Many readers may have seen that earlier this week, President Biden made his first use of his Presidential veto powers to block a Congressional measure that would have reinstated Trump-era Labor Department ban on retirement plans considering factors such as climate change, social impacts or pending lawsuits when making investment choices. However, readers may not have seen that last week, in apparent anticipation of the Presidential veto, a group of governors of 19 states announced that they had formed an alliance, led by Florida Governor Ron DeSantis, to “push back against President Biden’s environmental, social, and corporate governance agenda that is destabilizing the American economy and the global financial system.”
The 19 state governors issued a joint statement that further explained their reasoning for forming the alliance. The March 16, 2023, press release from Governor DeSantis’s office about the alliance can be found here. The March 16, 2023, joint statement of the governors can be found here. A March 21, 2023 memo from the Cadwalader law firm about the governors’ alliance can be found here. The details of the Department of Labor guidelines, the Congressional measure, and President Biden’s veto are discussed in a March 20, 2023 post on The Nickel Blog, here.
In their March 16 statement, the governors state that they are coming together, in anticipation of President Biden’s veto, because, the statement says, President Biden is putting “his political agenda above the wellbeing and individual freedoms of hardworking Americans.” The governors are acting collectively because they recognize that “we as freedom loving states can work together and leverage our state pension funds to force change in how major asset managers invest the money of hardworking Americans, ensuring corporations are focused on maximizing shareholder value, rather than the proliferation of woke ideology.”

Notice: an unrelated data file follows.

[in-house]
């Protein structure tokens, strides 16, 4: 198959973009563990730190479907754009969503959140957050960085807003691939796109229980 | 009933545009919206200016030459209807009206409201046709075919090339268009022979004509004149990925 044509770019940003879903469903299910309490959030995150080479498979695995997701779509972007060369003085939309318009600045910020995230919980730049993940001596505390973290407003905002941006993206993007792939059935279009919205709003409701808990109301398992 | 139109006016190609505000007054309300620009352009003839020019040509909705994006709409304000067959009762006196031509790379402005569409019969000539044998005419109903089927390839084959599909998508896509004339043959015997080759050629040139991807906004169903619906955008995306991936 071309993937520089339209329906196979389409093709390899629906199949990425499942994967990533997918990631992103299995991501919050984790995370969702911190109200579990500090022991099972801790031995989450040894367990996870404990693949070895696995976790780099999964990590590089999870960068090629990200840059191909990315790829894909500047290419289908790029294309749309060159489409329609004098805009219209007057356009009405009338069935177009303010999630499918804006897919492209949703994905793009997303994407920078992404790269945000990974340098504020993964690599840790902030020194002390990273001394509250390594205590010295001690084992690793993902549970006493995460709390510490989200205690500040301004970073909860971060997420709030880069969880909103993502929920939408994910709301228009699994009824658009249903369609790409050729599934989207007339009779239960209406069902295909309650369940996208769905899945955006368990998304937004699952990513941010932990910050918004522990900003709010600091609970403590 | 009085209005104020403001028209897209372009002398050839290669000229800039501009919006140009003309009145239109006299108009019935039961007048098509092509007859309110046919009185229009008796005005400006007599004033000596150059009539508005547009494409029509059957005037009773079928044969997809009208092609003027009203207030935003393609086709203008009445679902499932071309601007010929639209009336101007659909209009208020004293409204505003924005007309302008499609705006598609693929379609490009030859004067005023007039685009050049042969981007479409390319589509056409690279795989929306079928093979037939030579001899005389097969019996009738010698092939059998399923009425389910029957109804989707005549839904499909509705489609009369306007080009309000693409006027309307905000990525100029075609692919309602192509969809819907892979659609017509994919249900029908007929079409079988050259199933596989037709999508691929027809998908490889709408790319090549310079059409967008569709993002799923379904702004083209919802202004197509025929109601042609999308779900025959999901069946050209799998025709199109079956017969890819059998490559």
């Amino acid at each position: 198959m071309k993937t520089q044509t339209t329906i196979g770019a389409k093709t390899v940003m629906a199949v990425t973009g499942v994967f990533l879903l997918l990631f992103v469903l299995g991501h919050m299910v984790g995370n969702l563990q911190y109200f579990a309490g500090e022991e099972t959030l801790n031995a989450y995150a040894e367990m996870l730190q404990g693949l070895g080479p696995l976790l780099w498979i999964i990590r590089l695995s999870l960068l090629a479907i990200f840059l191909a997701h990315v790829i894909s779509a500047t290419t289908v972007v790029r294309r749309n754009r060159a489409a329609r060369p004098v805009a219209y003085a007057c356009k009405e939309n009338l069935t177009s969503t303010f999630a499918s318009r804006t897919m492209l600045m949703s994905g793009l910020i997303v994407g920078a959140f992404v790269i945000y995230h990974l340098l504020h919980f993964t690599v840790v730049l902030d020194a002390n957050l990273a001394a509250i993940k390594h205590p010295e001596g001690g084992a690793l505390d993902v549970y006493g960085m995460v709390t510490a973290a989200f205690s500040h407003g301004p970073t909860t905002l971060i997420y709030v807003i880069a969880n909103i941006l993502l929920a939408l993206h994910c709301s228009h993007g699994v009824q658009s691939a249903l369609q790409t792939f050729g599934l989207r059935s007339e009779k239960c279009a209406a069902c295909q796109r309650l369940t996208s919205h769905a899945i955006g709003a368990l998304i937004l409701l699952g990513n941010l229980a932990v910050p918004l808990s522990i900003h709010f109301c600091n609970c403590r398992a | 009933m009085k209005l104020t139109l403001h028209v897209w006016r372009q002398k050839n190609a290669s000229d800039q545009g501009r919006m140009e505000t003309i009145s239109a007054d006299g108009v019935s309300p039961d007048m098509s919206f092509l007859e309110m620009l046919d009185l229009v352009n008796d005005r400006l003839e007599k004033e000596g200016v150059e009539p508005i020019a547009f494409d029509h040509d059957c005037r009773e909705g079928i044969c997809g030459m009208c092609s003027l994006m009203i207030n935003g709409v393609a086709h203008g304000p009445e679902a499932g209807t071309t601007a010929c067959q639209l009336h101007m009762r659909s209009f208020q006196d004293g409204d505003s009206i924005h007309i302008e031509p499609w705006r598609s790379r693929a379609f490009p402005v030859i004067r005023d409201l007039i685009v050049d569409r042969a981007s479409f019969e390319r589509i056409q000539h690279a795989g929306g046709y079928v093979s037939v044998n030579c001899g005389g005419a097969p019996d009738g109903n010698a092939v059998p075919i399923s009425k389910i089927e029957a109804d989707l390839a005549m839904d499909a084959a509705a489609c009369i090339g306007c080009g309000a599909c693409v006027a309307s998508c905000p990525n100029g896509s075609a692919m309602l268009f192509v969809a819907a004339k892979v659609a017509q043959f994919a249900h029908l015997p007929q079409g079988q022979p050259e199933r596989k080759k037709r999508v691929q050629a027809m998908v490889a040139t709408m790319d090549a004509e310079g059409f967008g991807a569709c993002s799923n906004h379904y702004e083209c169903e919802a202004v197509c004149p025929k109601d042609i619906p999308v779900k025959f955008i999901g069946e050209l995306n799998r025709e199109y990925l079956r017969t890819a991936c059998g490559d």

With respect to the Congressional measure that the statement anticipates President Biden will veto, the statements says that Congress had taken “action to keep politics out of American’s retirement funds,” and that President Biden’s veto “puts the pensions of thousands of hardworking Americans at risk to the radical environmental, social, and corporate governance movement (ESG) rather than prioritizing investment decisions on the highest rate of return.”
The statement goes on to say that “the proliferation of ESG throughout America is a direct threat to the American economy, individual economic freedom, and our way of life.” To combat the “ESG movement,” that “threatens the vitality of the American economy and Americans’ economic freedom, the governors, according to the statement, have agreed to lead state-level efforts, including:
- “Blocking the use of ESG in all investment decisions at the state and local level”; and
- “Banning the financial sector from considering so called ‘Social Credit Scores’ in banking and lending practices” and “stopping financial customers from discriminating against customers for their religious, political or social beliefs,” such as owning a firearm, securing the border, or increasing our energy independence.”